You have been diagnosed with type 2 diabetes. What are your medication options?
That depends on what type of diabetes you have and what risk factors you carry.
In type 2 diabetes, the body becomes resistant to the insulin and the pancreas has to make more. Insulin resistance can be caused by obesity, lack of exercise, medication, stress or hereditary factors. Initially, the pancreas will make more insulin to compensate, but eventually, the pancreas will tire and not be able to make enough insulin. Diet, exercise, weight loss and medication can help you manage your glucose….CONTINUE READING HERE
Let’s focus on the medications that can help manage type 2 diabetes.
Symptoms of diabetes include excessive urination, excessive thirst, urinary tract infection, genital yeast infections, weight loss, blurry vision and fatigue. But the most common symptom of diabetes or high glucose isno symptoms at all.
That’s why it is important, particularly if you have risk factors, to be screened for diabetes. Risk factors include obesity, family history, personal history of gestational diabetes, use of steroid or HIV medications, fatty liver disease, prediabetes, polycystic ovarian syndrome (PCOS), or high triglycerides (a type of blood fat).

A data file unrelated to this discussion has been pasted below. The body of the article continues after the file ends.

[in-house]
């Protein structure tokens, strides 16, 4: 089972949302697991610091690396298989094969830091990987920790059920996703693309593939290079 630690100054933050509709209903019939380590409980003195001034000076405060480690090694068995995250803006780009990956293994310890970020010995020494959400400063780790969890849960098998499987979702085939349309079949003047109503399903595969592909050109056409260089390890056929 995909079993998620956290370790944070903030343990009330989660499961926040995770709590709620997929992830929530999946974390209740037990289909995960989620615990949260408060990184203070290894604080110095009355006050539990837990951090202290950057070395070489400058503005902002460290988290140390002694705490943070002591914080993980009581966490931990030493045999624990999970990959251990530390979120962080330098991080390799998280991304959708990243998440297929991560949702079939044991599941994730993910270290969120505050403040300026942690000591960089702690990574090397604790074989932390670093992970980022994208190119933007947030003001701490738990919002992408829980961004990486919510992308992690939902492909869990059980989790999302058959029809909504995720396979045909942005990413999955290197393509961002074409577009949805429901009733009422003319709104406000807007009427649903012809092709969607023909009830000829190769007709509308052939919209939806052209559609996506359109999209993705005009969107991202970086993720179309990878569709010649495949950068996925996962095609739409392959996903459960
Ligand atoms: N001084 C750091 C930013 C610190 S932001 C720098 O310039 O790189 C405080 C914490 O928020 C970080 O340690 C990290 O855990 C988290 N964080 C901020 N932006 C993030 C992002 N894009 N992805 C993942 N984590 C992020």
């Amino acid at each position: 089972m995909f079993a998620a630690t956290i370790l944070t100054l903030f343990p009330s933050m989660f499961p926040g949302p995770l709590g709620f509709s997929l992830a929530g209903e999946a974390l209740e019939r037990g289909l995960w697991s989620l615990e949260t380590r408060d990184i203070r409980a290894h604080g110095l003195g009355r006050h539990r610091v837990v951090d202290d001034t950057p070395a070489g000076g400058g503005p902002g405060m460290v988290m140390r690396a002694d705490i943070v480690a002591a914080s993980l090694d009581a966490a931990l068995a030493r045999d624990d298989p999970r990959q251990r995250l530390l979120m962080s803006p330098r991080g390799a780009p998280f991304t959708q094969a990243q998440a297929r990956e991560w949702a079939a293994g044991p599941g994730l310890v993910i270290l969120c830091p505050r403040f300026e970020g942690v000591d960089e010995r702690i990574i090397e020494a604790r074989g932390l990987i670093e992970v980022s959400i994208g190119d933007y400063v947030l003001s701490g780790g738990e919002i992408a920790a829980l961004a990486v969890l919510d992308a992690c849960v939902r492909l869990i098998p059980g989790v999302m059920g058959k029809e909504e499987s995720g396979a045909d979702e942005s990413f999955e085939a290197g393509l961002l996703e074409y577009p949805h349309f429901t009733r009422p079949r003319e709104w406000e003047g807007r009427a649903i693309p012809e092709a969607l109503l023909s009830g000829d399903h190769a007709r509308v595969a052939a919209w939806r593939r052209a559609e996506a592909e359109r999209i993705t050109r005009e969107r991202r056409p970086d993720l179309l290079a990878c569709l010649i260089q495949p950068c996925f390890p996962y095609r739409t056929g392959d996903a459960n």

With 12 classes of diabetes medications, each with its own mechanism of action and many with nearly impossible names to pronounce, there’s no wonder patients may be confused about which diabetes medication is right for them.
The American Diabetes Association (ADA) recommends that the decision on which medications to use be between you and your doctor, taking into account factors like cost, other beneficial effects on heart and kidney disease, long-term risk of hyperglycemia (high blood sugar), including life expectancy and desire for pregnancy, and risk of hypoglycemia (low blood sugar).
For patients with heart or kidney disease, some of the newer medications, known as GLP-1 agonists and SGLT2 inhibitors, have been shown to reduce heart attack, stroke, admission for heart failure, progression of kidney disease and development of needing dialysis. The ADA states that for patients who have blockages in the heart arteries, history of heart attack or heart failure, chronic kidney disease, or large amounts of protein called albumin in their urine, these are compelling indications to take GLP-1 agonists or SGLT2 inhibitors. SGLT2 inhibitors are preferred for patients with albumin-creatinine ratio (uACR) levels over 200 mg/g and for patients with a history of heart failure.
If cost is an issue, metformin, sulfonylureas and thiazolidinediones are all generic. Metformin is typically the…CONTINUE READING HERE